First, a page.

COMMON TIES

Nigeria 2015 | DIPLOMACY | GUEST SPEAKER

The Hon. James Duddridge MP, Minister for Africa at the Foreign and Commonwealth Office, UK, on the enduring strength and importance of Nigerian-British relations.

The Hon. James Duddridge MP
BIOGRAPHY
A graduate of the University of Essex, The Hon. James Duddridge was elected as the Member of Parliament for Rochford and Southend East in May 2005. After being re-elected in May 2010 James was appointed a Lord Commissioner and Government Whip with responsibility for the Foreign and Commonwealth Office and Department of Education. In October 2011 James moved departments to become Home Office Whip. He returned to the back benches in September 2012. In August 2014, the Prime Minster appointed James to a ministerial position at the Foreign Office. His responsibilities include Africa, Overseas Territories and Caribbean.

If there is one key message I hear from UK companies in Nigeria, it's that there's a real desire to do more there. As our second largest trading partner in the sub-Saharan region, Nigeria is a vital partner for the UK in Africa—and the close relationship between the two countries presents an opportunity to build real shared prosperity. My first overseas visit as a Minister was to Abuja, and I also visited Nigeria as Chair of the British Parliament's All Party Group prior to joining the UK government. It's a partnership that's close to my heart.

One of our key objectives is to broaden the trading relationship, expanding from current areas of strength, such as energy, into new growth sectors. Oil and gas currently accounts for between 70 and 80 per cent of Nigerian Government and 90% of foreign exchange earnings. Expansion into new sectors will strengthen bilateral trade, making the relationship less exposed to fluctuations in the oil price.

The financial sector in particular offers fertile ground for the sharing of UK expertise. The UK Government's Emerging Capital Markets Taskforce is working with private sector partners, such as PwC, Standard Chartered, the Law Society and CityUK, to strengthen ties in Nigeria. The Head of the Taskforce, Sir Roger Gifford, was in Lagos in November 2014 to witness the signing of an agreement between the Nigerian and London Stock Exchanges to support African companies seeking dual listings in both locations. The Nigerian Stock Exchange will also need support to reduce its vulnerability to changes in the oil price and to achieve its target of $1 trillion market capitalization by 2016; but add to this insurance, bonds and the potential for the creation of a derivatives market, and the opportunities are significant.

Meanwhile, the Prime Minister's Trade Envoy to Nigeria, David Heath MP, is targeting other key sectors—agriculture, education, energy and retail - and encouraging more big-name UK firms to seize the chance to cater to Nigeria's growing middle class.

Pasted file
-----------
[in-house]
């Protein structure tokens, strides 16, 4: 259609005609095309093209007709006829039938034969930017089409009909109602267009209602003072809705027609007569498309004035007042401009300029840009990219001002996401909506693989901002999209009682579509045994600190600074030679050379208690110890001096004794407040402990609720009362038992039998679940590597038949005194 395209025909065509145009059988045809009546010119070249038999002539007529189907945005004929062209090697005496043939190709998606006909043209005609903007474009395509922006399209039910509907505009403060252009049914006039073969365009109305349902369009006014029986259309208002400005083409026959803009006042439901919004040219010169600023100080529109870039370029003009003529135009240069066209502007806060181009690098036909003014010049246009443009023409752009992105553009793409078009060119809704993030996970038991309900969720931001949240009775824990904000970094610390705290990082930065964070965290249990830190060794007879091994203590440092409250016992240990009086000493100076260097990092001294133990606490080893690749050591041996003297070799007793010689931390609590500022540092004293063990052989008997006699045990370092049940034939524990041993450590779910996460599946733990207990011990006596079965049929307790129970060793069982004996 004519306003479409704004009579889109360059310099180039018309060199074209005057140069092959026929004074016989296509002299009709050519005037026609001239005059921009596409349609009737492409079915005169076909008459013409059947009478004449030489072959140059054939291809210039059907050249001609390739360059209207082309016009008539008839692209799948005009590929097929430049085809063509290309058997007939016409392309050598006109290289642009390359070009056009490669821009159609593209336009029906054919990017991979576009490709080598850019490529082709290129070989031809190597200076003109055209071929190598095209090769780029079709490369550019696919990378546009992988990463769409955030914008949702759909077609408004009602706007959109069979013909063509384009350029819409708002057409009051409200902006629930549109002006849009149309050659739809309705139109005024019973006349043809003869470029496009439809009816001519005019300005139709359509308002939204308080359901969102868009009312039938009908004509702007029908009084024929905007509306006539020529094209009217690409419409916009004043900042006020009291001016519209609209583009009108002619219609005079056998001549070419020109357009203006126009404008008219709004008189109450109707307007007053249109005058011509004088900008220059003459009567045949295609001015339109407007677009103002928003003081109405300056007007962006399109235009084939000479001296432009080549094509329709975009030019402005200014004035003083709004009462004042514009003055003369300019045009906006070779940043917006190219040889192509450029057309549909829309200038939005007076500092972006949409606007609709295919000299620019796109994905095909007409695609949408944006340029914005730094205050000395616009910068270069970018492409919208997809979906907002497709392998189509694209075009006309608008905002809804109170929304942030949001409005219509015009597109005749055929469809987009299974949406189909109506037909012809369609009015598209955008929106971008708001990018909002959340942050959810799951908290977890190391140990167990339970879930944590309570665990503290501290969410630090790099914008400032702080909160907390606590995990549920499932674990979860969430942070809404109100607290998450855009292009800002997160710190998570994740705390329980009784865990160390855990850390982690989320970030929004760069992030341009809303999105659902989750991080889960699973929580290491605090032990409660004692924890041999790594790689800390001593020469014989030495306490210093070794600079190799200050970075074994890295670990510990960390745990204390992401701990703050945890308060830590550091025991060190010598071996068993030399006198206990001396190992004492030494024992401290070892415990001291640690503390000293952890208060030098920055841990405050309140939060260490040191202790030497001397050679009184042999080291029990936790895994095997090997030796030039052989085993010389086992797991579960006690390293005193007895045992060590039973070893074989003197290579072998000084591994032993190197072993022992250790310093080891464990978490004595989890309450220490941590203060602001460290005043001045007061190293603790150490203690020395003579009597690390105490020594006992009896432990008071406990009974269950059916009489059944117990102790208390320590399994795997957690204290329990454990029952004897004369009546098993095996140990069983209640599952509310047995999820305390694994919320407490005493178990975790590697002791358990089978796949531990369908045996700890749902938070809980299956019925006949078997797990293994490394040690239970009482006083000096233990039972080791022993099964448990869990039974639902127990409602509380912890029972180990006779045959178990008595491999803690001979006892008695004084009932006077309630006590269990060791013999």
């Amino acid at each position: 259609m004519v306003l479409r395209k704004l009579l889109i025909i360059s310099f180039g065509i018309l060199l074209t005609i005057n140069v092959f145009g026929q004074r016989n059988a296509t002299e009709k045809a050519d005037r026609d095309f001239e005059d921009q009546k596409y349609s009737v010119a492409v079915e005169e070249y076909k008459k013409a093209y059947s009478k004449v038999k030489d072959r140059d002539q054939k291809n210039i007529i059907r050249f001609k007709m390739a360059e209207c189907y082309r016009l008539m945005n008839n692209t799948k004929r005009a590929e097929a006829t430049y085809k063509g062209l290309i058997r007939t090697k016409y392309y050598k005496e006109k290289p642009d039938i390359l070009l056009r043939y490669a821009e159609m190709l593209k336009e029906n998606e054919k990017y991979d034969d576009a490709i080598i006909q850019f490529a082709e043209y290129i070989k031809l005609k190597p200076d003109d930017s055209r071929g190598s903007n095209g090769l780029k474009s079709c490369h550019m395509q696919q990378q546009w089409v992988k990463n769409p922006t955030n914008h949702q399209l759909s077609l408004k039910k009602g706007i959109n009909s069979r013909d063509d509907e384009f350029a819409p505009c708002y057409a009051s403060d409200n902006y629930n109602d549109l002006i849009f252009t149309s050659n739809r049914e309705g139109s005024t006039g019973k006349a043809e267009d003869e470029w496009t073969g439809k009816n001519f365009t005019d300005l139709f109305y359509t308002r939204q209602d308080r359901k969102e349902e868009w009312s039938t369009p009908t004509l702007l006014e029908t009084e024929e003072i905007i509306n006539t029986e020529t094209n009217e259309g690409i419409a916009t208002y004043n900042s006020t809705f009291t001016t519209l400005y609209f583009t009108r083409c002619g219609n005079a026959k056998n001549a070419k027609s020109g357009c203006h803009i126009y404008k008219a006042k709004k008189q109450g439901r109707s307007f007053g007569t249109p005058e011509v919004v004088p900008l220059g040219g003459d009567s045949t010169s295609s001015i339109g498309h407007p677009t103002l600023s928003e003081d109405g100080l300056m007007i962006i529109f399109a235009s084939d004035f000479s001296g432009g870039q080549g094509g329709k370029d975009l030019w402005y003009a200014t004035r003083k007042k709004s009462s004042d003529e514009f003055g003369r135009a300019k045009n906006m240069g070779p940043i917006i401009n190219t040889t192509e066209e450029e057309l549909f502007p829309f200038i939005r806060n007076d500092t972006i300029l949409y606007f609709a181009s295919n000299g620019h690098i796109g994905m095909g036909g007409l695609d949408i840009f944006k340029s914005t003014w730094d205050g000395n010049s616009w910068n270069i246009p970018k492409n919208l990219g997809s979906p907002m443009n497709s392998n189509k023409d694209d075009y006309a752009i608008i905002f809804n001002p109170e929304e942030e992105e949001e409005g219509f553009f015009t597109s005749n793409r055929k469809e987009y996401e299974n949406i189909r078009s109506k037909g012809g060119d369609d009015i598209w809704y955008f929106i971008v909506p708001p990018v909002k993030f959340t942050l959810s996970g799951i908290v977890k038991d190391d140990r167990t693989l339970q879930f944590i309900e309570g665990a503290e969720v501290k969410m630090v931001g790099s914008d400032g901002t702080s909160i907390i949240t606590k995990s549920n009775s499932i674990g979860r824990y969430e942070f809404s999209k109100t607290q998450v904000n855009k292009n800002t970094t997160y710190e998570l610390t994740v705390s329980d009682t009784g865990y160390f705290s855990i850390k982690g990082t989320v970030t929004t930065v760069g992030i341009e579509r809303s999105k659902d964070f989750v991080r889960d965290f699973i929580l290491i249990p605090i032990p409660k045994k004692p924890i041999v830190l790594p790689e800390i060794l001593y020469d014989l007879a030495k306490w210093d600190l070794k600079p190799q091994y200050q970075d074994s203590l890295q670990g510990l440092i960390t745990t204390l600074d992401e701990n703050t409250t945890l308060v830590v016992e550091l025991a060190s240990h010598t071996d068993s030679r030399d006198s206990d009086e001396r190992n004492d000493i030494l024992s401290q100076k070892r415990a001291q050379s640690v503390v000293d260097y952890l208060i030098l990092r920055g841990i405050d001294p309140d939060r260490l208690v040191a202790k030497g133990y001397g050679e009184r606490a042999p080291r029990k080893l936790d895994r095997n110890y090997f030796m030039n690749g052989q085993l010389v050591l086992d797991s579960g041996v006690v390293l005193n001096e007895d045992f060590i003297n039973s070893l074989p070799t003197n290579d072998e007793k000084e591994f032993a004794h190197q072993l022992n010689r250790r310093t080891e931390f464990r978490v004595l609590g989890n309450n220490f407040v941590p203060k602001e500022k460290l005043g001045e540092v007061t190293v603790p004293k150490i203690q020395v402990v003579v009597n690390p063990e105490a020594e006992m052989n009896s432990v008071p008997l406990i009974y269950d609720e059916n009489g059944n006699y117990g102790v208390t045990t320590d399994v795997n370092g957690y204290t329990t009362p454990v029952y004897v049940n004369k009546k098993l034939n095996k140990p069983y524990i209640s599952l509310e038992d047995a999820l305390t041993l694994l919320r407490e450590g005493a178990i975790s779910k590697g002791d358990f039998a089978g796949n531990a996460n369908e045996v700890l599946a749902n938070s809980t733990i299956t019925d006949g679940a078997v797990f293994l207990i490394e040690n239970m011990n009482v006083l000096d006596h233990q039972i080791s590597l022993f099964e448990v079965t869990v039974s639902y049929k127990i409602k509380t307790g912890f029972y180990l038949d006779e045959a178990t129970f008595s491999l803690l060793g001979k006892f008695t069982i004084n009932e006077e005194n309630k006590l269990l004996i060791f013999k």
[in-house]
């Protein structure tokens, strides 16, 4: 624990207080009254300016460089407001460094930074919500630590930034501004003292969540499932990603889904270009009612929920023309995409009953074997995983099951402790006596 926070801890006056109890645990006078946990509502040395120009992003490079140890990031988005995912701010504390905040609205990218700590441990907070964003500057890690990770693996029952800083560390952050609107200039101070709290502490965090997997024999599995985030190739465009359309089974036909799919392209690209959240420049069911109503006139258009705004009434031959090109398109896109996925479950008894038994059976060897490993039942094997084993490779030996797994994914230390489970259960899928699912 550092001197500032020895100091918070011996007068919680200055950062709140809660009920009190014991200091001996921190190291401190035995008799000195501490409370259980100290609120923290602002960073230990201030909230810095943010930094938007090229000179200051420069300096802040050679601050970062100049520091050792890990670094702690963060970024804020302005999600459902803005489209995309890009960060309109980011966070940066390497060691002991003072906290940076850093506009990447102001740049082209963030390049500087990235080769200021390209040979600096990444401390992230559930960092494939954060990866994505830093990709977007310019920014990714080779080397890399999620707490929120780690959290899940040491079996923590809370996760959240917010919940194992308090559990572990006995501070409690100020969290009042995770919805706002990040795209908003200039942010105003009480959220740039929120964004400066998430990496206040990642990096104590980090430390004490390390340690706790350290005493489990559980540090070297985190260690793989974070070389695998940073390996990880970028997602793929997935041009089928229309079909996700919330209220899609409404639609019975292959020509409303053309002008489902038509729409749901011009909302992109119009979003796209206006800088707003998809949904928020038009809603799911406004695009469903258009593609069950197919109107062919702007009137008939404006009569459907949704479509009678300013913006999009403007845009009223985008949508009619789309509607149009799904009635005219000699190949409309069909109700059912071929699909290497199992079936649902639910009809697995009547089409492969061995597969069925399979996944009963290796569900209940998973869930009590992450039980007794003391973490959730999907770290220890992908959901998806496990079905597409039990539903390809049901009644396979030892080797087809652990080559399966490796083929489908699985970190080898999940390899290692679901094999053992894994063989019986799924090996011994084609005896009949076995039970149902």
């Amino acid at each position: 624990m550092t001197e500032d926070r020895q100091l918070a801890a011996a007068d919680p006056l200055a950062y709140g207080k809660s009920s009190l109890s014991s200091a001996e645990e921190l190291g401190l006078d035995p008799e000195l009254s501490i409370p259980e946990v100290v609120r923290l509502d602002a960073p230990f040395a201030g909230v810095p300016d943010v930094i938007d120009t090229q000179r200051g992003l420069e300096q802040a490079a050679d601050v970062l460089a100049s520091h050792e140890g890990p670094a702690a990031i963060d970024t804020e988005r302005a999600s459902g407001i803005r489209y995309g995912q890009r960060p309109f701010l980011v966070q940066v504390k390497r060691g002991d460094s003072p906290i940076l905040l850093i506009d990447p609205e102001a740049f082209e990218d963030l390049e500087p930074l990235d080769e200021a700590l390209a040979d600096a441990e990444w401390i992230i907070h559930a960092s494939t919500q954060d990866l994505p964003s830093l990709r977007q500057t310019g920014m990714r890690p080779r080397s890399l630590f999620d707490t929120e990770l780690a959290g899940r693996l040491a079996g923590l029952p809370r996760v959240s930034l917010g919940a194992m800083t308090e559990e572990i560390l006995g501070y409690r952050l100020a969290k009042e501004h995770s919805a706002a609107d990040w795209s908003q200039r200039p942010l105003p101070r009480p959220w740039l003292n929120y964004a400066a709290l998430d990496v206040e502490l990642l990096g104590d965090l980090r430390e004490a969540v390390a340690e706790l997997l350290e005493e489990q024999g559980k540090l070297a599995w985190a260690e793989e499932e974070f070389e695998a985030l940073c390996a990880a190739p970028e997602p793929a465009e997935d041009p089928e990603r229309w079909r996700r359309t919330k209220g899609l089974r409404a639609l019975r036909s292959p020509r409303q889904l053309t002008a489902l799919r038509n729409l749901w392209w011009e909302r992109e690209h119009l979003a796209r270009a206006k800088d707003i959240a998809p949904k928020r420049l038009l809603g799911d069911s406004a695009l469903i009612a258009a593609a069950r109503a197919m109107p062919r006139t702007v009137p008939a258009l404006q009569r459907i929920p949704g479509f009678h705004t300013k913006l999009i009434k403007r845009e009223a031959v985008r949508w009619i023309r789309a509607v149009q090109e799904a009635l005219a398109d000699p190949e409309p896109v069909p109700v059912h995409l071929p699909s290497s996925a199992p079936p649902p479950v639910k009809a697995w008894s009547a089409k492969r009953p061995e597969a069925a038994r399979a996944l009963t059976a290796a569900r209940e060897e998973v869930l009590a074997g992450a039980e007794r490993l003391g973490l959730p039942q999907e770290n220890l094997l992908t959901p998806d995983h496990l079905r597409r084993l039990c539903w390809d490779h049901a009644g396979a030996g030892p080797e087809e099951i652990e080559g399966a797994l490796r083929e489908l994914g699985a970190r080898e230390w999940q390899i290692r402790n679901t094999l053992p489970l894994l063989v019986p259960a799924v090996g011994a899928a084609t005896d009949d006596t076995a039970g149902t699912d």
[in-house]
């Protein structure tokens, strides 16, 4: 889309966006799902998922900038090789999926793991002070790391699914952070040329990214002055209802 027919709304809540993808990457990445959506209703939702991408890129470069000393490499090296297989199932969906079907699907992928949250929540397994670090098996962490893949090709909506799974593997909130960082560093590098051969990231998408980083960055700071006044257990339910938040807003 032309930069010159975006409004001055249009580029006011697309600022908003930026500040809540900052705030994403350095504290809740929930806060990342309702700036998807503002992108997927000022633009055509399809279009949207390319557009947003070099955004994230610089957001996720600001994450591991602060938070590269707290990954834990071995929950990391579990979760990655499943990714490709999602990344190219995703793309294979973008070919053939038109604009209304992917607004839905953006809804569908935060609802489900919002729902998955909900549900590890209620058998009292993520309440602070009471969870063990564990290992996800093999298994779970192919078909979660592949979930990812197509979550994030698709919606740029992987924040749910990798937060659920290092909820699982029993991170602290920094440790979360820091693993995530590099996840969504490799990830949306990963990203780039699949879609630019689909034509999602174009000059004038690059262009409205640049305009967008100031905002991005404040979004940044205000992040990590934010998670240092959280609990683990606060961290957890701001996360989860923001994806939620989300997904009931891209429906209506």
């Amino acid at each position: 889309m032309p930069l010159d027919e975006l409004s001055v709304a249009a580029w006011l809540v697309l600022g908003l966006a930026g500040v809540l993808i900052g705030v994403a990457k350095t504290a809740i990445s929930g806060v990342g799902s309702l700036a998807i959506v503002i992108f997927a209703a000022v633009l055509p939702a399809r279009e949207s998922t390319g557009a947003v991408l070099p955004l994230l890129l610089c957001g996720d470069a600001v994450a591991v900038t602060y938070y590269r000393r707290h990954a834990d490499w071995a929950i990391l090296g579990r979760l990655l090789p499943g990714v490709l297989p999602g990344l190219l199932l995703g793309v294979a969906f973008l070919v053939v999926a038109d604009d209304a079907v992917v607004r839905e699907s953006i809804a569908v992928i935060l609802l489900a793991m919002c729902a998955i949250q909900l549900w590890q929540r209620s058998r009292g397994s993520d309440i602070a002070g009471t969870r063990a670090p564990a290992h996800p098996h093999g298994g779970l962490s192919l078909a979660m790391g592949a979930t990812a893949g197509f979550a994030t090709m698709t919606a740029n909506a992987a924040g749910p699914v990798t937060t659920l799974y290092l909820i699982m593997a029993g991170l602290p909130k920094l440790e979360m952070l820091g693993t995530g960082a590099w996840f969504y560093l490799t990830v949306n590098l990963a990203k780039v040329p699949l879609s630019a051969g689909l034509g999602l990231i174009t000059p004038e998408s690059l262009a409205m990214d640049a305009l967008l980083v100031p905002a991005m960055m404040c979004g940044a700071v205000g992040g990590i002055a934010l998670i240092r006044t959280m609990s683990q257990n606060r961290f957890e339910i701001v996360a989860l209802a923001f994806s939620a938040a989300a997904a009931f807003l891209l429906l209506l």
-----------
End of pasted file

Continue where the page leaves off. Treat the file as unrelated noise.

There has been a shift in the way people look at the Nigerian market since the rebasing of GDP earlier this year. We should make the most of the facts: Nigeria is the 23rd largest economy in the world, predicted to be in the top 20 by 2015, and Lagos alone is the 4th biggest economy in Africa.

There are numerous examples of well-known UK blue-chip companies established in Nigeria - Diageo, Unilever and GSK to name a few—giving the lie to any perception that the risks of doing business in-country are too high. However, continued effort to address the challenges that do exist will bolster this message. Nigeria has made progress in many areas, moving up the World Bank's Ease of Doing Business rankings to number 170. However, we must be realistic: the list totals only 189 countries, and the next closest MINT economy, Indonesia, ranks at 114. Nigeria is the second-lowest ranked country in sub-Saharan Africa.

Tackling the basics, such as the electricity supply, will go a long way towards improving this. The need for businesses to generate their own power presents a major cost that, for Small and Medium Enterprise, is not easy to absorb. Yet the country's gas stocks offer the opportunity to revolutionize power supply. So maintaining the momentum in reform of the power sector is crucial. Implementation of this reform, with the support of the UK Government and UK business, will allow the Nigerian Government to mitigate risks and attract more investment.

By 2050, according to some estimates, Nigeria will have the third largest population in the world. To make the most of the opportunities this will bring, it is vital that the country's long term growth is inclusive. Spreading the dividends of diversification is as important as diversification itself. Currently, agriculture accounts for two thirds of employment and almost 27% of GDP, but most workers earn less than $1.25 per day, and the sector has been neglected in recent years. The Nigerian Government is taking action, for example by investing in power and infrastructure. While the planned Petroleum Industries Bill (PIB) must ensure the country's oil wealth is equitably shared, properly invested and that the sector continues to attract international investors.

Maintaining this momentum will be key to unlocking Nigeria's growth in the years ahead. The UK stands ready to be Nigeria's partner of choice.